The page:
HR Advice Online Explainer: The Right to Disconnect

Published 12 May 2024, revised 17 May 2024

AHPA’s partner HR Advice Online provides an outline of the new Right to Disconnect amendment.

The Right to Disconnect has been introduced as an amendment to the Fair Work Act via the legislation of the Fair Work Legislation Amendment (Closing Loopholes No. 2) Act 2024. The amendment is intended to protect employees from any adverse action by the Employer, where the Employee refuses to take unreasonable work calls or answer emails in their unpaid personal time.

Determining what is an “unreasonable refusal” may well be impacted by several factors, including the type of job. An example maybe, an emergency doctor on call, would be required to be contactable at different times of the day, but a retail worker may have clearly designated shifts such as working from 9am to 5pm.

According to the Commission’s direction, refusing contact may be “unreasonable” based on:

  • The reason for out of hours contact.
  • How the contact is made.
  • The level of disruption to the employee.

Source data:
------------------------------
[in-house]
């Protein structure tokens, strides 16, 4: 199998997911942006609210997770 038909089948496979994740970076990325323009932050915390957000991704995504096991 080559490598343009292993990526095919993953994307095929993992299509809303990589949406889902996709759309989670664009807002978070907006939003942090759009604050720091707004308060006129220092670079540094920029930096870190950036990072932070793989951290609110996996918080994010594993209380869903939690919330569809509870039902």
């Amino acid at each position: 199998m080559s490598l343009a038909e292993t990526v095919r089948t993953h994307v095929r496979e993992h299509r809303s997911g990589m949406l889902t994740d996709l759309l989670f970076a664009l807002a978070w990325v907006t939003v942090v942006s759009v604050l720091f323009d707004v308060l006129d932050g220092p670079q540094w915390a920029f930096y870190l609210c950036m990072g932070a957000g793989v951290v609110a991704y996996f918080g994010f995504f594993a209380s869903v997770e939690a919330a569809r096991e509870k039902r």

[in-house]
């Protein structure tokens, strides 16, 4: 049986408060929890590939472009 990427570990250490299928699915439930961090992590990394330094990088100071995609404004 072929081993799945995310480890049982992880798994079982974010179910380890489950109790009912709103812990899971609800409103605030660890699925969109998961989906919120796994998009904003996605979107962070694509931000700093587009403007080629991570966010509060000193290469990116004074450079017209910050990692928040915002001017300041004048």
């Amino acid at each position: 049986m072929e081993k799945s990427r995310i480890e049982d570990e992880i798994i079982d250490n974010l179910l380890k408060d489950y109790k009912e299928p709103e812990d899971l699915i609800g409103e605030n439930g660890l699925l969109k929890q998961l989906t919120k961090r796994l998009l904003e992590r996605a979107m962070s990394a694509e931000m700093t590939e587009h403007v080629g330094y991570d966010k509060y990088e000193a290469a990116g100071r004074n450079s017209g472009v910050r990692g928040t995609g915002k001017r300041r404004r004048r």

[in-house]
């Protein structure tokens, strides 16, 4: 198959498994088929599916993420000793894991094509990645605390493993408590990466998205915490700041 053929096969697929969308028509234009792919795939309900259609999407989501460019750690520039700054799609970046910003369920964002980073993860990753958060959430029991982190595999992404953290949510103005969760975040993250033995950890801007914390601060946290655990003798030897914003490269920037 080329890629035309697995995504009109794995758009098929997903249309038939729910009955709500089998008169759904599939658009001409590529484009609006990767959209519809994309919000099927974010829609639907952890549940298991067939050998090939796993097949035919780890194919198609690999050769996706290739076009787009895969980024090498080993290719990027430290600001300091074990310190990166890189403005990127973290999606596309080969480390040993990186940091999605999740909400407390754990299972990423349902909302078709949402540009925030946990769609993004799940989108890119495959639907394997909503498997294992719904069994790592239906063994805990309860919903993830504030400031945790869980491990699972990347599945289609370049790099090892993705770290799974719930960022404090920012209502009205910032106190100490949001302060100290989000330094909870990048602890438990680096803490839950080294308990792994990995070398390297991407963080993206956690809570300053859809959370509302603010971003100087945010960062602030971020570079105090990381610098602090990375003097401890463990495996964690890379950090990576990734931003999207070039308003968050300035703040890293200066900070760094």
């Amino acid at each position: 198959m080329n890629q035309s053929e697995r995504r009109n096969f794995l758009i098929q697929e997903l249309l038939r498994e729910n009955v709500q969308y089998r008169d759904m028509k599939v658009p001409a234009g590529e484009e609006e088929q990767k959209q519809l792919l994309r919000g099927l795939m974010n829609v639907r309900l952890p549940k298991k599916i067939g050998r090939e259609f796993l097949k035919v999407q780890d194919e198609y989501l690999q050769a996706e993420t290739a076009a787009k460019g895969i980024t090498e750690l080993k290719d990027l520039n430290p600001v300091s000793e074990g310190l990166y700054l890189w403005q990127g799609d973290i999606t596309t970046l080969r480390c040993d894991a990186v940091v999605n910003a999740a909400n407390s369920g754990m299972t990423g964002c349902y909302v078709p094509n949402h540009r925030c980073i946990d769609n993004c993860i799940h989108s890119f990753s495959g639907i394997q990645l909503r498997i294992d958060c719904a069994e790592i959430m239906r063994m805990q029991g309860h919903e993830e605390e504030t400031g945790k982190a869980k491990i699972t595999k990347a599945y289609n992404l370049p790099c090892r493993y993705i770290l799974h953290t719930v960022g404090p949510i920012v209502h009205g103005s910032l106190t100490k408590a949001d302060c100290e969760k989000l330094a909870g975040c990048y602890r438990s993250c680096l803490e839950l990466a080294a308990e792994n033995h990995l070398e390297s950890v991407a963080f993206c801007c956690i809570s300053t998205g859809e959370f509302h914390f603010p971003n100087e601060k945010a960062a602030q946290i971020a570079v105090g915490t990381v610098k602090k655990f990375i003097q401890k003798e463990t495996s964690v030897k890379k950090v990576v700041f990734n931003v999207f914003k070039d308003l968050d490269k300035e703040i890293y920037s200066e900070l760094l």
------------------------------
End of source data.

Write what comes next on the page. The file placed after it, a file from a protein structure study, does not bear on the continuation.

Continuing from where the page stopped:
• The extent to which the employee is compensated (i.e. by way of an on-call allowance or additional remuneration for working outside normal hours).
  • Any non-monetary compensation the employee may receive on top of their wage.
  • The nature of the employee’s role and responsibilities.
  • The caring responsibilities of the employee.
  • If a dispute arises the employer should first try to come to an agreement with the employee at a workplace level. Where an agreement can’t be made, the matter can be taken to the Fair Work Commission who can enforce ‘stop’ orders, including:
  • To prevent the employee from “unreasonably” refusing out-of-hours contact
  • To stop an employer from contacting a worker out of hours
  • To prevent an employer from taking disciplinary action against the employee, due to the employer’s belief that the refusal is unreasonable.

The Fair Work Commission may reject disputes under certain circumstances, including claims that are deemed “frivolous or vexatious”.

The right to disconnect, and the rules that come with it, will begin on the 26 August 2024 for non-small businesses, however for small businesses that have fewer than 15 employees will have a further 12 months before implementation.

With many years of specialised HR experience, our team are ready to assist you manage all types of human resource management issues. If you require assistance on any such matters, please contact the Team at or 1300 720 004.

Information in HR Advice Online guides and blog posts is meant purely for educational discussion of human resources issues. It contains only general information about human resources matters and due to factors, such as government legislation changes and may not be up-to-date at the time of reading. It is not legal advice and should not be treated as such.